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America is Not Ready for Love

Posted in American TV (General), American TV Shows, Reviews, TV channels, TV Culture with tags , , , , , , , , , , , , , , , , , , , on May 1, 2013 by Tom Steward

G and I have the TV on while we’re working in the living room. Don’t worry, it’s not like we’re doing anything important like finding someone the perfect home or determining the future of local government. I look up thinking I must have been writing the last sentence for hours as the programme has changed. I put my head down again and before I know it we’ve moved on to something else. I ask G if she went through with the surgery to get the remote chip installed in her brain. It’s not scheduled until next Thursday. So what’s happening?

There should have been a question mark where Eva Longoria was.

We’re watching Ready for Love, NBC’s new dating show. Or rather we’re watching Blind Date and Take Me Out closely followed by The Bachelor and Millionaire Matchmaker. It’s shopping mall television; all your favourite programmes under one roof. Unfortunately, the storeroom’s empty and the stock’s limited to what you see in the window. Each sequence is edited briskly in order to cram in all the various formats and create the illusion of pace in a 2-hour show. So what the viewer actually gets is a severely truncated cut-down of a pre-existing format that’s barely recognisable and lacks the original’s appeal.

Name the dating show…all of them!

In scenes eerily reminiscent of Invasion of the Body Snatchers women are delivered by pods into a studio. A man is then introduced via a video segment done in the style of a Just-for-Men commercial. The man is brought into the studio but cannot see the women and has to judge compatibility from their words, though superficiality has already been applied at the screening stage so no body-type surprises here. The podspawn that are not eliminated (apparently by incineration in the basement) are then imprisoned in a house together awaiting date-release and then the one with a personality goes home.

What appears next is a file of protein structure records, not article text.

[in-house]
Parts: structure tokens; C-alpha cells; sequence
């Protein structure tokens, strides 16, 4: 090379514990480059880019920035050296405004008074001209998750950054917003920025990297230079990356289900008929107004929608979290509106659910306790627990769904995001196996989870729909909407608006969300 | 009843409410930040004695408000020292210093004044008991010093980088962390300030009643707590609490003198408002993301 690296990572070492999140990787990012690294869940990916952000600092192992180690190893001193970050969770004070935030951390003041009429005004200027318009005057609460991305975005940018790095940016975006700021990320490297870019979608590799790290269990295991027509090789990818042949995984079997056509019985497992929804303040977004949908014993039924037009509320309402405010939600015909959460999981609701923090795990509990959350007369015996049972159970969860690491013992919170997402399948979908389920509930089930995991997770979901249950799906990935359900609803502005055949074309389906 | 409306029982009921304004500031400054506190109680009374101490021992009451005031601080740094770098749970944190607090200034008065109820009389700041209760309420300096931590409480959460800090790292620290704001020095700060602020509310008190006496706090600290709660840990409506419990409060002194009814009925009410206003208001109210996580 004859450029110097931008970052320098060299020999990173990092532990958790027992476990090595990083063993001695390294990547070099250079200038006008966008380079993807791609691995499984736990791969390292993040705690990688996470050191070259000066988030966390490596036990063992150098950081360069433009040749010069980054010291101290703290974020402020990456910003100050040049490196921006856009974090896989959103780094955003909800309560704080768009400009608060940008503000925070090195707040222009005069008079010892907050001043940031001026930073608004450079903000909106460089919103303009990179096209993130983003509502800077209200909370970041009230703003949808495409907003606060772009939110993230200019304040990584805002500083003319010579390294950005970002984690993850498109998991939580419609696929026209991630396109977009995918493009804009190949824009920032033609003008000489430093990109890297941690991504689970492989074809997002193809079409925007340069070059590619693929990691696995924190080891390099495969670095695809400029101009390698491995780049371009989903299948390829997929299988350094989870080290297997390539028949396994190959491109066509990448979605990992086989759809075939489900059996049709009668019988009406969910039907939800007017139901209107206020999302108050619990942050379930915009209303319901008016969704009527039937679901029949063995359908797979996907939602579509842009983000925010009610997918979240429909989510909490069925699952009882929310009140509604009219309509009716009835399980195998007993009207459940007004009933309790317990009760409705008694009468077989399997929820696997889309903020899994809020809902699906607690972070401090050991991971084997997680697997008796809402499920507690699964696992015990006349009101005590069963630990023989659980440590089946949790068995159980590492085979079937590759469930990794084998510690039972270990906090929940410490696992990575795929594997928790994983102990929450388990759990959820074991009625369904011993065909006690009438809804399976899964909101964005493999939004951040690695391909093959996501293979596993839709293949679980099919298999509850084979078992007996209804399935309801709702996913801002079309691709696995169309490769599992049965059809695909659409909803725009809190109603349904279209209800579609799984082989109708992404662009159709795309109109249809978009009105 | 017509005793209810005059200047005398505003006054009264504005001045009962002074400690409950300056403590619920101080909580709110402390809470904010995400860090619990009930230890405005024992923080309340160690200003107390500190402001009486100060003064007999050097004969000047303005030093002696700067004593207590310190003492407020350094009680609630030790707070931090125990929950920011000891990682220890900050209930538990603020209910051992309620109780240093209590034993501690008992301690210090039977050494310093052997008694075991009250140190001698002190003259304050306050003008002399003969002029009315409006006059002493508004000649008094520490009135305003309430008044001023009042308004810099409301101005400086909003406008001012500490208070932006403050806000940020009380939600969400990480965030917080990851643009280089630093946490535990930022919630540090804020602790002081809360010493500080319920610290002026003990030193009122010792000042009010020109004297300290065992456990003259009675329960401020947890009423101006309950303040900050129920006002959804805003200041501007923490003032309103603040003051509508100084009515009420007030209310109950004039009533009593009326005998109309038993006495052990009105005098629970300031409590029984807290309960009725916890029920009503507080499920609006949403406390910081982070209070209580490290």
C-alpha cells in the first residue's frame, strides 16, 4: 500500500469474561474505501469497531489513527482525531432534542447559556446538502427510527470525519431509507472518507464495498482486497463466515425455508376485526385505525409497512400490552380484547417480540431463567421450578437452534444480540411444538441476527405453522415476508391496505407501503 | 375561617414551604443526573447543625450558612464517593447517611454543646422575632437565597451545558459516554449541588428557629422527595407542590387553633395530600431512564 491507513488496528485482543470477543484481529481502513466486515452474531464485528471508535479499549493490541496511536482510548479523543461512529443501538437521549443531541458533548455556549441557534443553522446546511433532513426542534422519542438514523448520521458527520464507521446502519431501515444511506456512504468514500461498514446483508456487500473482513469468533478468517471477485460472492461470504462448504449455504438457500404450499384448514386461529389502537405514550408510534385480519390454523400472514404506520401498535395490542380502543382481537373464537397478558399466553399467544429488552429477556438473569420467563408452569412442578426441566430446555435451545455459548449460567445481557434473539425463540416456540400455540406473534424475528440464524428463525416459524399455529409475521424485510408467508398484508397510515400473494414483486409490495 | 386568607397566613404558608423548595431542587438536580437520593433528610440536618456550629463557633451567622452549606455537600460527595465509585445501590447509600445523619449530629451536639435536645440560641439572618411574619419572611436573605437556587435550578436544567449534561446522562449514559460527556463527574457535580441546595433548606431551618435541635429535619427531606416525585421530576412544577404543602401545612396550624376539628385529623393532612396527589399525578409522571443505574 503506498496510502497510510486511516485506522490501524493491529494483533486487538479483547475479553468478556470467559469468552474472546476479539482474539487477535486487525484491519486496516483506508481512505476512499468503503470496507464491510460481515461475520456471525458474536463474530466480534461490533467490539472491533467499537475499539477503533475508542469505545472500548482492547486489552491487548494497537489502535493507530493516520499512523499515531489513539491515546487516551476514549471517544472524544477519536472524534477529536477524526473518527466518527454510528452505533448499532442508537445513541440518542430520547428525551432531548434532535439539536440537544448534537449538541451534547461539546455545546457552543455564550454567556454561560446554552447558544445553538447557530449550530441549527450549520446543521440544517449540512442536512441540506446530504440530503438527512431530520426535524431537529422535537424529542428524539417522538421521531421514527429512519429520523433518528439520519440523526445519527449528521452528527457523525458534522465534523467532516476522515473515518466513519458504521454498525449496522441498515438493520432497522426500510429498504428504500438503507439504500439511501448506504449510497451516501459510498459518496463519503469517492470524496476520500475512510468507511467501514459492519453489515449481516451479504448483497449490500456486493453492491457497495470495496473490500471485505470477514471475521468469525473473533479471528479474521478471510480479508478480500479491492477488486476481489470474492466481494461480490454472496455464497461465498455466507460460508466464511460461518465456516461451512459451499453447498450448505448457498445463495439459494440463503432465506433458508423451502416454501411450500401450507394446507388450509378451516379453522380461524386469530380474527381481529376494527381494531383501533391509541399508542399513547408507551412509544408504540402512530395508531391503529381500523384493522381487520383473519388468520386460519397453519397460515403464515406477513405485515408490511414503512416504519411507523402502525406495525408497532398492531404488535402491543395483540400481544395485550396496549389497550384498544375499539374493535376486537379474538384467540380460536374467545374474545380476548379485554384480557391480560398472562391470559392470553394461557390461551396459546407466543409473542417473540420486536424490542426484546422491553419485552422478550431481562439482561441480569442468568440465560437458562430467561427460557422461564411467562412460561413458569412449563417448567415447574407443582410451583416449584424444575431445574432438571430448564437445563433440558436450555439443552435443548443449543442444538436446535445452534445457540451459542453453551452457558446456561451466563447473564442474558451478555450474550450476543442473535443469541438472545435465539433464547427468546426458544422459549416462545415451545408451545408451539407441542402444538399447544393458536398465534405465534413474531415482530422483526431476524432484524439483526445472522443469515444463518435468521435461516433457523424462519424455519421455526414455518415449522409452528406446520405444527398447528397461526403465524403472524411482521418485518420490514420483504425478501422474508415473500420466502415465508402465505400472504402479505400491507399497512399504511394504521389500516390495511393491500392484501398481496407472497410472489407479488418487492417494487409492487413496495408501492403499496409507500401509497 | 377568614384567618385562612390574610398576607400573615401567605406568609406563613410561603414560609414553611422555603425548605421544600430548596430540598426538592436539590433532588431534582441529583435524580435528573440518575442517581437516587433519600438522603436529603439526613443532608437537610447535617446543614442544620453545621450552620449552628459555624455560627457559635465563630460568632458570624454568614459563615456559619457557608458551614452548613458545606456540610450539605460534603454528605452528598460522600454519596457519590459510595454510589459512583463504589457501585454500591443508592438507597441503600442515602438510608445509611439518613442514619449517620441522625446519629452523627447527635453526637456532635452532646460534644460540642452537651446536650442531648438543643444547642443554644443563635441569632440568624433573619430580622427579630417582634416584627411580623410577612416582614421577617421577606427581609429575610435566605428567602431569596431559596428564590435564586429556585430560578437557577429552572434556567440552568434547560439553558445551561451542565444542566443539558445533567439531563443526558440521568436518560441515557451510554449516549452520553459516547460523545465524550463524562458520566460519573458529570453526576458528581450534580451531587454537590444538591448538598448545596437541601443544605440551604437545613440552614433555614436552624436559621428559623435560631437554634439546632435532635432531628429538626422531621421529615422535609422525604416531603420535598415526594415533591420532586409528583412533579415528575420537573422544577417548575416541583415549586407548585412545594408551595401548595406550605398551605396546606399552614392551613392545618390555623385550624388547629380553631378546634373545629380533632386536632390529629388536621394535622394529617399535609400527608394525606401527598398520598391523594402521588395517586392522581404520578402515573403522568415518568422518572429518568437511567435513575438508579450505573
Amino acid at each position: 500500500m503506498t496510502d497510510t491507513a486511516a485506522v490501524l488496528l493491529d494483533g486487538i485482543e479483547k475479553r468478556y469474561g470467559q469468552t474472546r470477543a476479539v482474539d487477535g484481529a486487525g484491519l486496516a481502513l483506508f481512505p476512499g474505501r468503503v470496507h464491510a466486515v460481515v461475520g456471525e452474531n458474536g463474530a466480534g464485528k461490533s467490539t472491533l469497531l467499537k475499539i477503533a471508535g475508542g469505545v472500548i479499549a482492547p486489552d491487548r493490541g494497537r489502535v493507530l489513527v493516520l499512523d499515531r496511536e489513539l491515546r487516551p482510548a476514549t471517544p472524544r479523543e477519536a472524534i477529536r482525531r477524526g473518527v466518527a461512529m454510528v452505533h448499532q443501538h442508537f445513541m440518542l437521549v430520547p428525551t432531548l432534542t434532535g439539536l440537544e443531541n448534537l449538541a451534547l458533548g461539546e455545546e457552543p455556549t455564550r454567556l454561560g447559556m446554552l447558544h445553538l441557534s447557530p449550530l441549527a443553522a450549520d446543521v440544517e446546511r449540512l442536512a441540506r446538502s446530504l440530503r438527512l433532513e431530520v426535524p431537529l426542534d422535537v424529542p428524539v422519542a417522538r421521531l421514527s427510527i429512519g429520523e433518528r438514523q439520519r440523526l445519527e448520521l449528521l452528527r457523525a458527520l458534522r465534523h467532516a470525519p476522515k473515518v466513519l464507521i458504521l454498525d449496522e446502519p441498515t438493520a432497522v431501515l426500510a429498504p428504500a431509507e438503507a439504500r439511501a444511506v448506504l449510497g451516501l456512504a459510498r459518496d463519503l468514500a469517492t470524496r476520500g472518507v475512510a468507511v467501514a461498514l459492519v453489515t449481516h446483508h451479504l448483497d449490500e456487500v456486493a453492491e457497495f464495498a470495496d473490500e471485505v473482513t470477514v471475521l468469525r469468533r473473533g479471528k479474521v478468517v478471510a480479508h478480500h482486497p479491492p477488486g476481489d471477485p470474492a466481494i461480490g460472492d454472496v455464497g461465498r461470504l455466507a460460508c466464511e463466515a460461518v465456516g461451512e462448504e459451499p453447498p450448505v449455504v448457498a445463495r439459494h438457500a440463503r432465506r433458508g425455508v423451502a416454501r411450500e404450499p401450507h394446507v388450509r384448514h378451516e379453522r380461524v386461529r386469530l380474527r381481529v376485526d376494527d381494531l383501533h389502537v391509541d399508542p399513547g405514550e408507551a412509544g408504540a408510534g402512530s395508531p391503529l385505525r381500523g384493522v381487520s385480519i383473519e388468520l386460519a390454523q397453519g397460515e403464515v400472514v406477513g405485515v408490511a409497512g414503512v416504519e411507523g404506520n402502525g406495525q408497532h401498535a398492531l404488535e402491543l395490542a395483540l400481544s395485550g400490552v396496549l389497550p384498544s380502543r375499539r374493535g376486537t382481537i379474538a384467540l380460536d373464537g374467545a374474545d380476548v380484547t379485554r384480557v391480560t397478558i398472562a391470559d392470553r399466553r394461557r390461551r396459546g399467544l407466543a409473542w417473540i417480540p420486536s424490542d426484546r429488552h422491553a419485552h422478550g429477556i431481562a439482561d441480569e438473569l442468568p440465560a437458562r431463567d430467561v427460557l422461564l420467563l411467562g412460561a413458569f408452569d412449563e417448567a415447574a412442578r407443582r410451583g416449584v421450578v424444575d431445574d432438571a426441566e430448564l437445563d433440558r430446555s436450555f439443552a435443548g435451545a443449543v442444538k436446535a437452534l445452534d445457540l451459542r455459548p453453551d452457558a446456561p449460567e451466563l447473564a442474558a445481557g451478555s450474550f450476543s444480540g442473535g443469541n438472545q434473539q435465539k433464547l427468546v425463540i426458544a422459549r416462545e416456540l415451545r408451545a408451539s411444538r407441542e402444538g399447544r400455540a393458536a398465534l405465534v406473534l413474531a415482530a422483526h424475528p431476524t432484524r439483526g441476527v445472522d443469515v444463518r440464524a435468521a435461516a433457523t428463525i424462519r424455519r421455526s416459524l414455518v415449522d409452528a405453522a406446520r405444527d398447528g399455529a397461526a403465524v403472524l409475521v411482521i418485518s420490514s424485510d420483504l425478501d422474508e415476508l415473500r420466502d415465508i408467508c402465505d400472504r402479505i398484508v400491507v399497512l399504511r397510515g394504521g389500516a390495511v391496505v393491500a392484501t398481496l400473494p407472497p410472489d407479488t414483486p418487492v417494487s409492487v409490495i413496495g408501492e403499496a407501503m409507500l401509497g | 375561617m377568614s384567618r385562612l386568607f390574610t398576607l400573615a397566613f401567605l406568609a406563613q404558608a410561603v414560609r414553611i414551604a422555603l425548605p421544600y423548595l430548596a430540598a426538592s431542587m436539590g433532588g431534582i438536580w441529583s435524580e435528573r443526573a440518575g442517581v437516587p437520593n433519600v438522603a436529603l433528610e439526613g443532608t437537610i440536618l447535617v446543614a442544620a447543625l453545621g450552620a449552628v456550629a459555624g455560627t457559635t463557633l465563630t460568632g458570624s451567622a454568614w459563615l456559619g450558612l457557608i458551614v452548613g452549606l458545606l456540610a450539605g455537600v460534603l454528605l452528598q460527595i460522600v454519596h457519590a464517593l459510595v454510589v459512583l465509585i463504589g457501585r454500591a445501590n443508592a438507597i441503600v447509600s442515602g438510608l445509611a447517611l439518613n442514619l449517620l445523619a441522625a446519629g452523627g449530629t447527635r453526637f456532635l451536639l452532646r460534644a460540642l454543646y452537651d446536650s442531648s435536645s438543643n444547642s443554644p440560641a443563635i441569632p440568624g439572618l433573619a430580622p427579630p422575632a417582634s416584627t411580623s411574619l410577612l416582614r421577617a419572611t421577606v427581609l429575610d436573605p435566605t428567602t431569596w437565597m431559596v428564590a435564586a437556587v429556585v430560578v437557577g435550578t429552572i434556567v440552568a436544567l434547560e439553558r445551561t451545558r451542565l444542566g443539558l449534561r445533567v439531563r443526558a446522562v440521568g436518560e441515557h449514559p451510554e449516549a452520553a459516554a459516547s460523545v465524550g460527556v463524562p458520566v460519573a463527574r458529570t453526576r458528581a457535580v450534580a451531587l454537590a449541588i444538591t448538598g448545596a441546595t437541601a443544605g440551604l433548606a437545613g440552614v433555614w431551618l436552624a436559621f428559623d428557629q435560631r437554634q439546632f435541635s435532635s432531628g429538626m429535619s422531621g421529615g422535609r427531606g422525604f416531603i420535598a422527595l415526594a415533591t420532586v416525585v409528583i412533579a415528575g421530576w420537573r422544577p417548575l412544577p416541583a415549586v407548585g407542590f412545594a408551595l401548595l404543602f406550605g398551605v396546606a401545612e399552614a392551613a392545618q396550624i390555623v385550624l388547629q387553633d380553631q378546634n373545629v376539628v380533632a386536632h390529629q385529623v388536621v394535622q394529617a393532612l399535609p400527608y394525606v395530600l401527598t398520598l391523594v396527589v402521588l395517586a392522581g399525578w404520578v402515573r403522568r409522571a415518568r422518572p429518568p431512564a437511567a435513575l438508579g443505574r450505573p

The women of the pod!

Periodically, the contestants are mentored by a panel of matchmakers, one of whom is played by a graduate Harry Potter interning at a stockbroker firm. Their advice is uniformly terrible, steering the women away from genuine self-expression and the men from picking a partner with a modicum of self-respect. At least the matchmakers on other dating programmes pay lip service to the contestants not picking women based entirely shallowly but here individuality is ruthlessly pruned like a weed.

What Harry did next…

NBC has already announced that it will cancel Ready for Love after only 3 airings. I’m no fan of snap cancellations nor the increasingly chop-happy actions of the networks but when a programme is so shamelessly derivative and cynically leeches off the success of other formats without putting anything new on the table, it is richly deserved. There is also something deeply offensive about continuing to promote the harem approach to dating. While the dating show is no stranger to giving a man his choice of women with no recourse in the other direction, Ready for Love does this unthinkingly.

‘Have the women incinerated’

I’m fully aware Ready for Love didn’t start the balls rolling on the sister-wife format. Though The Bachelor, from which this tradition sprung, had the good grace to turn the tables with The Bachelorette where men get the cattle market treatment. I know mutual exploitation isn’t exactly progressive gender politics but it’s better than dick all. Millionaire Matchmaker in which women are routinely subjected to the kind of bodily scrutiny one would typically see at a slave auction is still a reporting of what happens within an industry where women are demeaned, even if the producers don’t comment on the abnormality.

The Bachelorette: both genders exploited!

Take Me Out is another dating show where women outnumber men but for much of the process women have the upper hand even if the power of selection ultimately reverts to the man. Ready for Love seems to have no such compunctions and seems to want to add to the surplus of single, unfulfilled women left by dating shows as they whizz through the contestants with ruthless efficiency. It’s just as unforgiving for women who express qualms about how appropriate the format is for forging a healthy relationship. If you’re not willing to pander to male ego, please step aside.

Take Me Out: where women are in control…most of the time.

Though TV may seem like a sausage machine of recycled formats at times, the truth is that programmes which simply imitate other shows without useful variation will always fail miserably. Ready for Love didn’t make an argument for why it should be watched instead of its forbearers, except convenience and bulk buying, which given that the viewer doesn’t have to travel more than a few channels, isn’t really a selling point.

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